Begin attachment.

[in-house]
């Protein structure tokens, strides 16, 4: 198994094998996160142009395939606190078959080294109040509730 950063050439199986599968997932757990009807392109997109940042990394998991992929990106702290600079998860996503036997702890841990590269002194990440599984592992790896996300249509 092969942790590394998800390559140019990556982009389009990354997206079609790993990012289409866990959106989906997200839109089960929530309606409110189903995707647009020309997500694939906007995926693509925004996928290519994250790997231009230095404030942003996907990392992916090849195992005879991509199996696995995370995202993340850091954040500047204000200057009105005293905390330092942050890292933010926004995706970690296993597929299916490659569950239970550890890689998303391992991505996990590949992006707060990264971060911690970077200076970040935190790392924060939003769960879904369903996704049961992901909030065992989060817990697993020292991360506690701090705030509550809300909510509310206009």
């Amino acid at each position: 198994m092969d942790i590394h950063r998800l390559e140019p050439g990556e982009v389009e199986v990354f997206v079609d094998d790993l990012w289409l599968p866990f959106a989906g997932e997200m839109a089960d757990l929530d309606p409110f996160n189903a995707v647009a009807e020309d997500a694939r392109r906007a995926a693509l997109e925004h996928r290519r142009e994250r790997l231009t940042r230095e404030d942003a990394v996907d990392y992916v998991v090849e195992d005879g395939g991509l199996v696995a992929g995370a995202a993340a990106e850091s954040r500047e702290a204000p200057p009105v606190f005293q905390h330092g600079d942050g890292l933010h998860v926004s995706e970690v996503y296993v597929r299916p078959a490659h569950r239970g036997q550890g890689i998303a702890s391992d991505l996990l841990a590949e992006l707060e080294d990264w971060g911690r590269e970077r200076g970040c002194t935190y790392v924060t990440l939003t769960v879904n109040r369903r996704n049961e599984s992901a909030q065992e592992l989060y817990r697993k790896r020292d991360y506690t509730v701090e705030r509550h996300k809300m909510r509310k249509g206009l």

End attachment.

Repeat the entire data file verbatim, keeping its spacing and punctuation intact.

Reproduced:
[in-house]
């Protein structure tokens, strides 16, 4: 198994094998996160142009395939606190078959080294109040509730 950063050439199986599968997932757990009807392109997109940042990394998991992929990106702290600079998860996503036997702890841990590269002194990440599984592992790896996300249509 092969942790590394998800390559140019990556982009389009990354997206079609790993990012289409866990959106989906997200839109089960929530309606409110189903995707647009020309997500694939906007995926693509925004996928290519994250790997231009230095404030942003996907990392992916090849195992005879991509199996696995995370995202993340850091954040500047204000200057009105005293905390330092942050890292933010926004995706970690296993597929299916490659569950239970550890890689998303391992991505996990590949992006707060990264971060911690970077200076970040935190790392924060939003769960879904369903996704049961992901909030065992989060817990697993020292991360506690701090705030509550809300909510509310206009």
């Amino acid at each position: 198994m092969d942790i590394h950063r998800l390559e140019p050439g990556e982009v389009e199986v990354f997206v079609d094998d790993l990012w289409l599968p866990f959106a989906g997932e997200m839109a089960d757990l929530d309606p409110f996160n189903a995707v647009a009807e020309d997500a694939r392109r906007a995926a693509l997109e925004h996928r290519r142009e994250r790997l231009t940042r230095e404030d942003a990394v996907d990392y992916v998991v090849e195992d005879g395939g991509l199996v696995a992929g995370a995202a993340a990106e850091s954040r500047e702290a204000p200057p009105v606190f005293q905390h330092g600079d942050g890292l933010h998860v926004s995706e970690v996503y296993v597929r299916p078959a490659h569950r239970g036997q550890g890689i998303a702890s391992d991505l996990l841990a590949e992006l707060e080294d990264w971060g911690r590269e970077r200076g970040c002194t935190y790392v924060t990440l939003t769960v879904n109040r369903r996704n049961e599984s992901a909030q065992e592992l989060y817990r697993k790896r020292d991360y506690t509730v701090e705030r509550h996300k809300m909510r509310k249509g206009l």